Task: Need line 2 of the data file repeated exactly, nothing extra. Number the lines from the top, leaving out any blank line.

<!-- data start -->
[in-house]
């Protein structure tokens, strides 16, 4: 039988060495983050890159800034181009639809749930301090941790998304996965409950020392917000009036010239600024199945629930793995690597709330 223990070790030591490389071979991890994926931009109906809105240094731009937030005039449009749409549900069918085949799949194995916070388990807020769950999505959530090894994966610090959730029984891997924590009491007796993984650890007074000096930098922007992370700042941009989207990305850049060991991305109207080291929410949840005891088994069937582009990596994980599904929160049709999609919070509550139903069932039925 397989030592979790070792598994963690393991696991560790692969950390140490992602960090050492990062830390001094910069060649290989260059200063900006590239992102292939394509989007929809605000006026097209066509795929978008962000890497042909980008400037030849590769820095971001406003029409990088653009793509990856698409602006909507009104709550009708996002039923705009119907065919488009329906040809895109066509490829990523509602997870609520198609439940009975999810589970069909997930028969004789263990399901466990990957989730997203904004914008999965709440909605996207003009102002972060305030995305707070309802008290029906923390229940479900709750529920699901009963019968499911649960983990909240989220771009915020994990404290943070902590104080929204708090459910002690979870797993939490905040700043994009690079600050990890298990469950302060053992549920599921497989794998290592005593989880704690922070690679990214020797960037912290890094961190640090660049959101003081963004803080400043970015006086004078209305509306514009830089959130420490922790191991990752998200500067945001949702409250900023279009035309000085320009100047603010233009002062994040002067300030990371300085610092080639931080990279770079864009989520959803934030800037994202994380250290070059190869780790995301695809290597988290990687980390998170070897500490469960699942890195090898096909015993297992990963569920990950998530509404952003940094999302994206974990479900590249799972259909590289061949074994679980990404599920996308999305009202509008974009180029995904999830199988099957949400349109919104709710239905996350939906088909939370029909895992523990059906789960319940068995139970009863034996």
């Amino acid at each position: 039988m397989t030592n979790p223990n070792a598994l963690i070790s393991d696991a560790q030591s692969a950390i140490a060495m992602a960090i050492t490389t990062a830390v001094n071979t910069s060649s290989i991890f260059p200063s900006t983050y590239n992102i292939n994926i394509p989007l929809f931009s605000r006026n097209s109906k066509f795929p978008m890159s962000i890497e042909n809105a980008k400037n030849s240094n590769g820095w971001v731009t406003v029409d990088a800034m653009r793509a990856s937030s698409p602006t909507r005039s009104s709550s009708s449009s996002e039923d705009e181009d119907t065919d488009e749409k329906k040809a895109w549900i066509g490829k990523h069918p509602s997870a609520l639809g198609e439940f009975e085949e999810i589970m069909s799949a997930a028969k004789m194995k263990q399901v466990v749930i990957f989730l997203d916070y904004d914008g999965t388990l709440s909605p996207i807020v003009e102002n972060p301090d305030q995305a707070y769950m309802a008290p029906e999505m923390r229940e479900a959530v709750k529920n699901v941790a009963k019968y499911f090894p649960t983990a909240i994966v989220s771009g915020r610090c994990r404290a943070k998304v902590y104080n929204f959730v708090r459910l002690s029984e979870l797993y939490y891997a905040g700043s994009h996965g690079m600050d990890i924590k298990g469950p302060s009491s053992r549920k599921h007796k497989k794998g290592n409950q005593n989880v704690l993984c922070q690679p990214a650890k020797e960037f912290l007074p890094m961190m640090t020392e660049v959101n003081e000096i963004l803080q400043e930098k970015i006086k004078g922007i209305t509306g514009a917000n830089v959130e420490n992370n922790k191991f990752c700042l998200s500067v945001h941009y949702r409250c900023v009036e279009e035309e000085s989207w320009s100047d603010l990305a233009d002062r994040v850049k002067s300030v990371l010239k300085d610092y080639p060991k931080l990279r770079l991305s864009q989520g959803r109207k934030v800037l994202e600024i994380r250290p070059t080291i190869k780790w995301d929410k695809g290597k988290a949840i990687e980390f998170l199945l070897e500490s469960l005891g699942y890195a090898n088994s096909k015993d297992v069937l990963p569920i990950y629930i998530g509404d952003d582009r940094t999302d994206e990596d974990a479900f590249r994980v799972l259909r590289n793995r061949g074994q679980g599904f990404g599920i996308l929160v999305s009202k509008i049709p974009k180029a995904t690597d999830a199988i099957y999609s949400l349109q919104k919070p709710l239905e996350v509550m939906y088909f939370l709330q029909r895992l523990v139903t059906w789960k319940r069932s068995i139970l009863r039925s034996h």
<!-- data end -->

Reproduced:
């Protein structure tokens, strides 16, 4: 039988060495983050890159800034181009639809749930301090941790998304996965409950020392917000009036010239600024199945629930793995690597709330 223990070790030591490389071979991890994926931009109906809105240094731009937030005039449009749409549900069918085949799949194995916070388990807020769950999505959530090894994966610090959730029984891997924590009491007796993984650890007074000096930098922007992370700042941009989207990305850049060991991305109207080291929410949840005891088994069937582009990596994980599904929160049709999609919070509550139903069932039925 397989030592979790070792598994963690393991696991560790692969950390140490992602960090050492990062830390001094910069060649290989260059200063900006590239992102292939394509989007929809605000006026097209066509795929978008962000890497042909980008400037030849590769820095971001406003029409990088653009793509990856698409602006909507009104709550009708996002039923705009119907065919488009329906040809895109066509490829990523509602997870609520198609439940009975999810589970069909997930028969004789263990399901466990990957989730997203904004914008999965709440909605996207003009102002972060305030995305707070309802008290029906923390229940479900709750529920699901009963019968499911649960983990909240989220771009915020994990404290943070902590104080929204708090459910002690979870797993939490905040700043994009690079600050990890298990469950302060053992549920599921497989794998290592005593989880704690922070690679990214020797960037912290890094961190640090660049959101003081963004803080400043970015006086004078209305509306514009830089959130420490922790191991990752998200500067945001949702409250900023279009035309000085320009100047603010233009002062994040002067300030990371300085610092080639931080990279770079864009989520959803934030800037994202994380250290070059190869780790995301695809290597988290990687980390998170070897500490469960699942890195090898096909015993297992990963569920990950998530509404952003940094999302994206974990479900590249799972259909590289061949074994679980990404599920996308999305009202509008974009180029995904999830199988099957949400349109919104709710239905996350939906088909939370029909895992523990059906789960319940068995139970009863034996």